Because of its intrusiveness, the newly marked wall occupies my thoughts; I marvel at the inherent regularity of my program, all of whose goals seem to be connected to one another. The wall has long since been imbedded at a much earlier point in my investigation; the point at which memory encounters momentary occurrence remains vague. My realization that [Private Garage/Effigies] and [Reserve] belong together as works leads me to think about the gifts that lie in wait at the location of their return.
In Heaven, sitting Down
Two armchairs are part of my family’s legacy. To me they are so closely connected to my family that it feels as though they still belong to my innermost circle. Their presence has a paradoxical effect on me. The chairs are well preserved, yet despite this I can’t use them in my living space. I can neither give them away nor dispose of them. I cannot burn them—although this would make sense, I don’t have access to the required facilities, and burying them is just as impossible, although it turns out to be an interesting exercise in thought. I have no other recourse than to bring them to my working space. They keep me company there while I work, read, make tea. They are next to me, very near, and at the same time they begin to distance themselves because I deliberately exclude them from every form of use. I wait for the moment when it becomes clear what I will do with them next. Did a crime induce me to pick up the scalpel? Thoughts that depart without one asking them to can be healing.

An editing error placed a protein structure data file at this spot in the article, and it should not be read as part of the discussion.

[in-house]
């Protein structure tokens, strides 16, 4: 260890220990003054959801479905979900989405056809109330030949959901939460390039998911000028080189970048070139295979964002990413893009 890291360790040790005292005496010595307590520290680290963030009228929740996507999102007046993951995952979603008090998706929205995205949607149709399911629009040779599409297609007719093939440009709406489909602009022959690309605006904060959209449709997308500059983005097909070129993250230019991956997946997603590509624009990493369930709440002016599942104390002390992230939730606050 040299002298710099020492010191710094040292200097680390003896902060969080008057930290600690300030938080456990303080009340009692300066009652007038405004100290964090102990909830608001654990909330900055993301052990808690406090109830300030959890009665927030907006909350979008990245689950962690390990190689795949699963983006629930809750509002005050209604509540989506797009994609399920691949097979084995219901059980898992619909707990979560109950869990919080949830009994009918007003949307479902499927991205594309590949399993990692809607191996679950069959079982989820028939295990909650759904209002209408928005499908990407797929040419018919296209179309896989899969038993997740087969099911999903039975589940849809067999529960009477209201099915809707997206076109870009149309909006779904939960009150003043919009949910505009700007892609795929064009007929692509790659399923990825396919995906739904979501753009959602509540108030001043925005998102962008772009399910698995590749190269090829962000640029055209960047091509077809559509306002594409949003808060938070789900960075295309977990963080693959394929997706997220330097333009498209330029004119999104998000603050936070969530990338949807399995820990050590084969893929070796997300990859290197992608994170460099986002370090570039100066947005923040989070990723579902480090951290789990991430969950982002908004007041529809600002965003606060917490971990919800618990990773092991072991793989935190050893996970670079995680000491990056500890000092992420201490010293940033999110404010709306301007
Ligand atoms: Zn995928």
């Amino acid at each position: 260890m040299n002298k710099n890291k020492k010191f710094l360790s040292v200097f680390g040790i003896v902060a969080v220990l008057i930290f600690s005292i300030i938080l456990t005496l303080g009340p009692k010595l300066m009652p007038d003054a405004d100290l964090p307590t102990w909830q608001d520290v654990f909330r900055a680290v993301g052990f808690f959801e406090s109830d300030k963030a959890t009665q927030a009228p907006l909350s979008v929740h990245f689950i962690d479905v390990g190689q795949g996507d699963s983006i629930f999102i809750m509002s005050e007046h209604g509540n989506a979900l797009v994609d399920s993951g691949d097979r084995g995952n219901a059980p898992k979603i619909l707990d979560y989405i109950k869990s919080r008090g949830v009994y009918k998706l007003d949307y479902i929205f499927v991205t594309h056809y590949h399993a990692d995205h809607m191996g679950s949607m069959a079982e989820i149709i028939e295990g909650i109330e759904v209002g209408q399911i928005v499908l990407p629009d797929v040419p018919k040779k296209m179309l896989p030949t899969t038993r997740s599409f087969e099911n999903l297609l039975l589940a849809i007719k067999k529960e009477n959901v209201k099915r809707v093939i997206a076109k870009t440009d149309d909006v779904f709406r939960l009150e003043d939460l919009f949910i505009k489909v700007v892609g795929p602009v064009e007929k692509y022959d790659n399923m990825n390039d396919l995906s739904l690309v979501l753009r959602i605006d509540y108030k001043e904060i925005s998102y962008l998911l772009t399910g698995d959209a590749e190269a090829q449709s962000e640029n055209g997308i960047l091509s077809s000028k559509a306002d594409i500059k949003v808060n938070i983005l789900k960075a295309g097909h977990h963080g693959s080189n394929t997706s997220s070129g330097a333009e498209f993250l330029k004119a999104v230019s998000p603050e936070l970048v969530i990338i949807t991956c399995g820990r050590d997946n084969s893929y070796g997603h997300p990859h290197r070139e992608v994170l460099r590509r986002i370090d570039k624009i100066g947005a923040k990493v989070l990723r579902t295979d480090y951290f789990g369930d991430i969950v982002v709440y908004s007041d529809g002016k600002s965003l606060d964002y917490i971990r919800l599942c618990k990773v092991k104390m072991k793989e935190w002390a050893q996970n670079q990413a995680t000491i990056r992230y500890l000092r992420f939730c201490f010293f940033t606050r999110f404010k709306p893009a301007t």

My fingers feel for the hidden skeleton of wood until I happen upon a soft spot, where I apply the knife. The point of the blade touches the center of a small hollow; when I apply a little pressure, it penetrates into the skin of the chair and slices through the material. The first step towards taking the armchair apart in a systematic manner has now been completed. I tear away the supporting construction, cut through bands and straps, pull rivets and nails out of the wood. When the upholstery is removed, the last vestiges of muscle memory also disappear. It requires a good deal of leverage to separate the metal springs from their brackets. The work of deconstruction takes two days; the dissection is unusually exhausting. The striped seating bodies are now finally reduced to cadavers; nothing invites the viewer to regard them as furniture. Yet in spite of everything, they still recognizably retain the bodies’ contours.
I survey the spoils of the battle: black imitation leather, amber-colored foam, pink mohair. I intend to make new forms out of these.
Nighttime Ambrosia: Horror Vacui
Due to many years of exposure to the sun, the imitation leather has grown somewhat stiff. I can remove the skin easily and retool it as sheet material. Using a mat knife and pinking shears, I cut it into narrow strips. When I place these between the wires and twist them together, they give rise to brush-shaped elements reminiscent of awkward hair. These strange plants sprout out and around and through the armchairs and with a sudden shock, I see that they threaten to overrun the spaces in between, as well. I harvest these stalks and suspend them from the ceiling. Thus, they become gymnospermatic crosshatchings in space.
Text: Ingrid Mostrey
German Editing: Daniela von Waberer
Translation: Andrea Scrima